This study aims to statistically analyze the distribution characteristics of localized corrosion along the length of corroded steel bars with spectral analysis techniques. Steel bars were embedded in a concrete prism and subjected to accelerated corrosion to levels ranging from 5.0 wt.% to 30.0 wt.% mass loss. After the corrosion test, the corroded steel bars were taken out of the concrete and cleaned with a sand blaster, and then scanned with a 3D laser scanner. The scanned point clouds were processed with an image processing software to determine the residual cross-sectional area distribution. Empirical mode decomposition (EMD) was performed by considering the area distribution of the steel bars as a nonlinear and non-stationary time series and the length as time. The intrinsic mode functions (IMFs) extracted from the EMD reveal the characteristics of pitting corrosion of various sizes, and the magnitude of the IMF is related to the cross-sectional area of corrosion pits. To extract the characteristic length of pitting corrosion, the fast Fourier transform (FFT) was performed on each IMF. Results show that the EMD-FFT successfully extracts the spatial distribution characteristics of corroded steel bars including surface irregularity, deformation (ribs and lugs), small corrosion pits and big corrosion pits. Presence of pitting corrosion changes the characteristic length of surface irregularity and rib spacing compared to a non-corroded bar.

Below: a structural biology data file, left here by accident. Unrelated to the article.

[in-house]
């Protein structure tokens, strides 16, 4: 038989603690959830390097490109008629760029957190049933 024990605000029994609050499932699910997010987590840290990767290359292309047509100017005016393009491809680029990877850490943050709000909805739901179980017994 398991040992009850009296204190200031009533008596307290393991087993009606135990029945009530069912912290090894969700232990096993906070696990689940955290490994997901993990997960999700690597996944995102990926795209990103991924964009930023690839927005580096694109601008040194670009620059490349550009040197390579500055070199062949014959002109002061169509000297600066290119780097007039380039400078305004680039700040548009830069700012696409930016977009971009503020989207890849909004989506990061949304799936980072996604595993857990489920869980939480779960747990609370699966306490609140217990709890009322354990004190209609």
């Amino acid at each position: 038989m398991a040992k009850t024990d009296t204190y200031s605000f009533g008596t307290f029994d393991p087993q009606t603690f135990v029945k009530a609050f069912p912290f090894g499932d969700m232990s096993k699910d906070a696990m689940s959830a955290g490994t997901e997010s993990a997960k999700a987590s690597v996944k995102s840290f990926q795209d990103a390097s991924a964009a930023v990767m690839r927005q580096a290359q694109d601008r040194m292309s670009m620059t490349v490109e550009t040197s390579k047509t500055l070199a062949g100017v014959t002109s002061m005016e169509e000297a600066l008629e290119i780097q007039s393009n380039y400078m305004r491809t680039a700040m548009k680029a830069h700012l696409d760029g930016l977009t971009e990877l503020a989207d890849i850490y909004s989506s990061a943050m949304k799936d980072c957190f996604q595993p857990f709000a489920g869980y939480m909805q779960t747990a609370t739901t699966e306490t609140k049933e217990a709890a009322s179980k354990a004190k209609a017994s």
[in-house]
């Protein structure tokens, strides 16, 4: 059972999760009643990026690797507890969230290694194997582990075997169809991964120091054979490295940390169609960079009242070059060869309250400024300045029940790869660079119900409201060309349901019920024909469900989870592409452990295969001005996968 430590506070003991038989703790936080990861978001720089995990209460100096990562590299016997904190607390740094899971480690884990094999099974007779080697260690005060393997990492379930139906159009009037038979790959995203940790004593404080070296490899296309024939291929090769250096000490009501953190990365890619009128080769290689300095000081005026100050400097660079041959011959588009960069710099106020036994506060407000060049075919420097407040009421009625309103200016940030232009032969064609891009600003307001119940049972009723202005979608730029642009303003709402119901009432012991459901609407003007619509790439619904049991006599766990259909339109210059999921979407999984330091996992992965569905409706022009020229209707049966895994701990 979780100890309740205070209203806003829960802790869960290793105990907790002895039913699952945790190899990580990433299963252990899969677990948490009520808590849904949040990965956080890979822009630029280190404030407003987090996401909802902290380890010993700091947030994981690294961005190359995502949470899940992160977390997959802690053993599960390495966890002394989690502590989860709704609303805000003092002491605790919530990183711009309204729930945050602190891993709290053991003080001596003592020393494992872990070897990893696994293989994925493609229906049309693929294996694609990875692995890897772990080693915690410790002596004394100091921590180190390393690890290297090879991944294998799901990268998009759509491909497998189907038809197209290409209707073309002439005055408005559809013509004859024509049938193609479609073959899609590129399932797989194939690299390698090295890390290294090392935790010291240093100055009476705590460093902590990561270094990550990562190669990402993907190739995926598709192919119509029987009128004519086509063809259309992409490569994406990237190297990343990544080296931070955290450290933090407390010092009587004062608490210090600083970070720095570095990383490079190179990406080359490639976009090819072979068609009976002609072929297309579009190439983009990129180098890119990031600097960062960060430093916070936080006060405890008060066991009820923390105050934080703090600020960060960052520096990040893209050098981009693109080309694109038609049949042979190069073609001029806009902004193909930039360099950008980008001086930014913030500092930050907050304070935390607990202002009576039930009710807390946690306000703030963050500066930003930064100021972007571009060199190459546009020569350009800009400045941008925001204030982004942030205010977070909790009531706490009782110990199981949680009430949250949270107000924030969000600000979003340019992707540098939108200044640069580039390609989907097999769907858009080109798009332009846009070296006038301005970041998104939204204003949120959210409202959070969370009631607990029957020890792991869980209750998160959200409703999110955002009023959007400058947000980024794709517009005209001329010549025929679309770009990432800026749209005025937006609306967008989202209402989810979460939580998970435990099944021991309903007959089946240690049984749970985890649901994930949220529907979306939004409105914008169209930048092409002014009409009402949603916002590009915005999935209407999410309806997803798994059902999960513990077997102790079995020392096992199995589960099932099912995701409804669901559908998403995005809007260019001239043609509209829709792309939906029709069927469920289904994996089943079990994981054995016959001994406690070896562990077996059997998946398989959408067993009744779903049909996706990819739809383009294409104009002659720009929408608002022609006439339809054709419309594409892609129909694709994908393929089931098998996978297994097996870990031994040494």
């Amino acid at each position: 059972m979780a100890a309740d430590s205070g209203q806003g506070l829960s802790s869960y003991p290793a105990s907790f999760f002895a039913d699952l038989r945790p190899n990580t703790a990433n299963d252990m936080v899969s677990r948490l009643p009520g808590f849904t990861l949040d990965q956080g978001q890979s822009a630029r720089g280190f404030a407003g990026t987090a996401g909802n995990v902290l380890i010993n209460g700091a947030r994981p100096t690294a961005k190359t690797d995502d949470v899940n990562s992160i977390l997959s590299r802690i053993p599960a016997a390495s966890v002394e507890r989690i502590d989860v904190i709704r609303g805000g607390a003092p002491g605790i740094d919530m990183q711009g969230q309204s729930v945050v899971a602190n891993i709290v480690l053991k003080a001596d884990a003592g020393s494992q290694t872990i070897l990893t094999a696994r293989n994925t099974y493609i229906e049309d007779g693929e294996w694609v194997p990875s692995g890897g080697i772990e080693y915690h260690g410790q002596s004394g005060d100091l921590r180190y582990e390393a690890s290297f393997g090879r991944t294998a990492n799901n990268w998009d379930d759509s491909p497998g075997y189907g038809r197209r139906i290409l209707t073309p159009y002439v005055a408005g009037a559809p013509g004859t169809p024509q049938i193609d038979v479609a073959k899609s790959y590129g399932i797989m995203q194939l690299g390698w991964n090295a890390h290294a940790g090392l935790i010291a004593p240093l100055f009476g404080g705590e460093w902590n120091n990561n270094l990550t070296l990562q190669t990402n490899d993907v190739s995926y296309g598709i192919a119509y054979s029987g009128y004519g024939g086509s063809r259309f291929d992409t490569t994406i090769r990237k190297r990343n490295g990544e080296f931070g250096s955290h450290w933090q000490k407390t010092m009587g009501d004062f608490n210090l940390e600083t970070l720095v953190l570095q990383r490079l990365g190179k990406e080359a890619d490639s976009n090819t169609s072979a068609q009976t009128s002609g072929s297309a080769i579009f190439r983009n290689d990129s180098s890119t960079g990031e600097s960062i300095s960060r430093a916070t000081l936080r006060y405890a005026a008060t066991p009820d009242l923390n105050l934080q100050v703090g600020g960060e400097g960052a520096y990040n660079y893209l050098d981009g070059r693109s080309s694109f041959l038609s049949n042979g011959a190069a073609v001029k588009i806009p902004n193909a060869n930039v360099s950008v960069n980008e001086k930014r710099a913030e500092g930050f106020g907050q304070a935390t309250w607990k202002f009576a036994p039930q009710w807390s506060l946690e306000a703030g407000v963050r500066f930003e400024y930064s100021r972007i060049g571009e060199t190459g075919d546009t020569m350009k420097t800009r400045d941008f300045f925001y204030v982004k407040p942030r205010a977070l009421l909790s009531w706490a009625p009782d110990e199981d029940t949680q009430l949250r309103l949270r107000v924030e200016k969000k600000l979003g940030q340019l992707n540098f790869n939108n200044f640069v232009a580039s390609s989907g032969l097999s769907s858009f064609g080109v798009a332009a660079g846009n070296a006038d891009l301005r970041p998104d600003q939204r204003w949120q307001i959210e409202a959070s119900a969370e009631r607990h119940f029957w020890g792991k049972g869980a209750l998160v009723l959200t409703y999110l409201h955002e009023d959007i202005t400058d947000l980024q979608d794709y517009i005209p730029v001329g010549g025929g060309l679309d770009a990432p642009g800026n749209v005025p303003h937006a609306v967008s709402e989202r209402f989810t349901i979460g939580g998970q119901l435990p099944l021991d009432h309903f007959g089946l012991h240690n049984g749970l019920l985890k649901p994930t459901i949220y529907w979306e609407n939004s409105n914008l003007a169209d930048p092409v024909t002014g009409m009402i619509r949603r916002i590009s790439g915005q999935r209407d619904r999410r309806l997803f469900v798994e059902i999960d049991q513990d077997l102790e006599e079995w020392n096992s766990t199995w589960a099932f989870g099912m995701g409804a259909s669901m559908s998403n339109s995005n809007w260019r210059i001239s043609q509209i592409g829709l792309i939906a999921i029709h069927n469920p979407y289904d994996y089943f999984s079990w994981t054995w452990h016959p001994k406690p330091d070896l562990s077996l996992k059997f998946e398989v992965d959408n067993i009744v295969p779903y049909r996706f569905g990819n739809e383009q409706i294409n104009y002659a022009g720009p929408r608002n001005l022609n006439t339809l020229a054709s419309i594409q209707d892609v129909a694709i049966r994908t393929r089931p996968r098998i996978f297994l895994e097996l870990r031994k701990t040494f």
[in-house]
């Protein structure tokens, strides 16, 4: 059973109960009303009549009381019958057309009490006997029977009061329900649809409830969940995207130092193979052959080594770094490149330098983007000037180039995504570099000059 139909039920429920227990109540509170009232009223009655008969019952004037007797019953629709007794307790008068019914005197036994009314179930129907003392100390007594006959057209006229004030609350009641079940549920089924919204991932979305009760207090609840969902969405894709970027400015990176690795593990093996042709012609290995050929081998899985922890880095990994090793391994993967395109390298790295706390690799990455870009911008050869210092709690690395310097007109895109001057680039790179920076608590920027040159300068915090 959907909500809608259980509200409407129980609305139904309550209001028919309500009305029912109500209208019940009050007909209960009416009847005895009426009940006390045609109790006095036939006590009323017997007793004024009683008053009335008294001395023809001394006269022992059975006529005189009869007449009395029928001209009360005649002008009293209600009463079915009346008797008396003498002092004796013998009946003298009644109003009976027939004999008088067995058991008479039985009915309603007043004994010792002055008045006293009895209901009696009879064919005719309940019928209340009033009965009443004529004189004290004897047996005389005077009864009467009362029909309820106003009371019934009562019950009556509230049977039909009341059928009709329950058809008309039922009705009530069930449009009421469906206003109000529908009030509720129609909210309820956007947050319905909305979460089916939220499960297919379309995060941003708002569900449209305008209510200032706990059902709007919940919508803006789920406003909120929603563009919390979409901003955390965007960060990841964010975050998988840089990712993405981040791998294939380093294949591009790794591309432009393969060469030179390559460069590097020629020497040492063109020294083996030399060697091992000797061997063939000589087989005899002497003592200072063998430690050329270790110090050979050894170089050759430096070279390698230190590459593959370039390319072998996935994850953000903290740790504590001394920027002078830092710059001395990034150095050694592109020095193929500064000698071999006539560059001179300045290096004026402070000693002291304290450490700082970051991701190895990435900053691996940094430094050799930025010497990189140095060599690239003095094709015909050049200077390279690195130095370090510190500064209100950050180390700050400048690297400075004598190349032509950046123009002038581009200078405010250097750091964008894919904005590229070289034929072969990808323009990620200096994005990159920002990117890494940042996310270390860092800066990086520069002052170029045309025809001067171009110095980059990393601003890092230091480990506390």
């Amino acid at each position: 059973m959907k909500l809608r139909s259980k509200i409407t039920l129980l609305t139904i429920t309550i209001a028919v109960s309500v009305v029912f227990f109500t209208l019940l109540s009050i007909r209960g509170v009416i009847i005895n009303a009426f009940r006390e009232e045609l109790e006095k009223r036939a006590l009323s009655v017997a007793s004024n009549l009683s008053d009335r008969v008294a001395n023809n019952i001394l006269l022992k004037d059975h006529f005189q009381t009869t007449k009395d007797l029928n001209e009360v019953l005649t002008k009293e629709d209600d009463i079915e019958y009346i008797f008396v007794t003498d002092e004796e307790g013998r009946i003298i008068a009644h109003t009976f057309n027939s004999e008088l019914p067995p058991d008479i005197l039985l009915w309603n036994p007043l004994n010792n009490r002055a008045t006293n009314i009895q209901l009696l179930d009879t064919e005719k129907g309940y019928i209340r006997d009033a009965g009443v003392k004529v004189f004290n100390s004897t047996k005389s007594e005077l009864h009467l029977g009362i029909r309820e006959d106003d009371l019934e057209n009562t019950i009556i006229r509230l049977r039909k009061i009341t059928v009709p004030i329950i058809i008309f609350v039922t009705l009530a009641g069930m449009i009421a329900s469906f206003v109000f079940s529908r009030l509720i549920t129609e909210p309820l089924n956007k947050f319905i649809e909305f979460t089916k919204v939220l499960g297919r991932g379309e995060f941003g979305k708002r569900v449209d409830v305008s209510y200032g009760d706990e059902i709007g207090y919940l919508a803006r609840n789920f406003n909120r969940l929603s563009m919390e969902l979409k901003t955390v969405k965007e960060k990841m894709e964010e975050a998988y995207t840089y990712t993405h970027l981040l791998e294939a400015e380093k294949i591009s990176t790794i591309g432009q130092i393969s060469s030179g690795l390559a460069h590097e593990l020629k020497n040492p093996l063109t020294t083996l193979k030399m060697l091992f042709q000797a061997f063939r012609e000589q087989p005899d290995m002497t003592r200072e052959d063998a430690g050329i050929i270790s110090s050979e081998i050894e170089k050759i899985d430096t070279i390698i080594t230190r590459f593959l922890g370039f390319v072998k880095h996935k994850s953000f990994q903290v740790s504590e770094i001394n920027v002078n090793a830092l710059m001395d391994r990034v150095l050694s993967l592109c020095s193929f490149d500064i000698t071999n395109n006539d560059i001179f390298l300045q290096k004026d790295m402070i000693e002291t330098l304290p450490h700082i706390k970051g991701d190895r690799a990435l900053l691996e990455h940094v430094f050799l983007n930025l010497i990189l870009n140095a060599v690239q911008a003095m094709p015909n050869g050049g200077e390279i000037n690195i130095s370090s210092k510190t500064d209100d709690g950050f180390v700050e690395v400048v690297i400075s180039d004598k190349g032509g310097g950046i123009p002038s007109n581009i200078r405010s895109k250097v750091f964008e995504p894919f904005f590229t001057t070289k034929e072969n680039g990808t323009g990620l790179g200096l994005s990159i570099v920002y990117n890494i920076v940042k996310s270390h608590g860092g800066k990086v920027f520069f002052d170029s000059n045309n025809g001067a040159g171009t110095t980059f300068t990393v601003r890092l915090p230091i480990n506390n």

Chloride-induced corrosion of steel reinforcement in concrete structures usually experiences two stages: pitting corrosion initiation and propagation.1-2 Initiation of pitting corrosion occurs as the chloride content on the surface of a steel bar exceeds a critical value (or chloride threshold) and breaks down the passive film locally.3-4 Depending on environmental factors at the steel-concrete interface, such as temperature, moisture, and availability of oxygen, pitting corrosion initiation is not stable in the very beginning and some corrosion pits may continue to develop and become stable, while others cease.5 These stable developed corrosion pits continue to grow and become deeper and larger, and may connect to each other over time, which corresponds to the propagation stage. The propagation of corrosion would cause concrete cover cracking, rapid diffusion of oxygen and moisture, and subsequently increased corrosion rate and further enlargement of localized pitting corrosion.6-7

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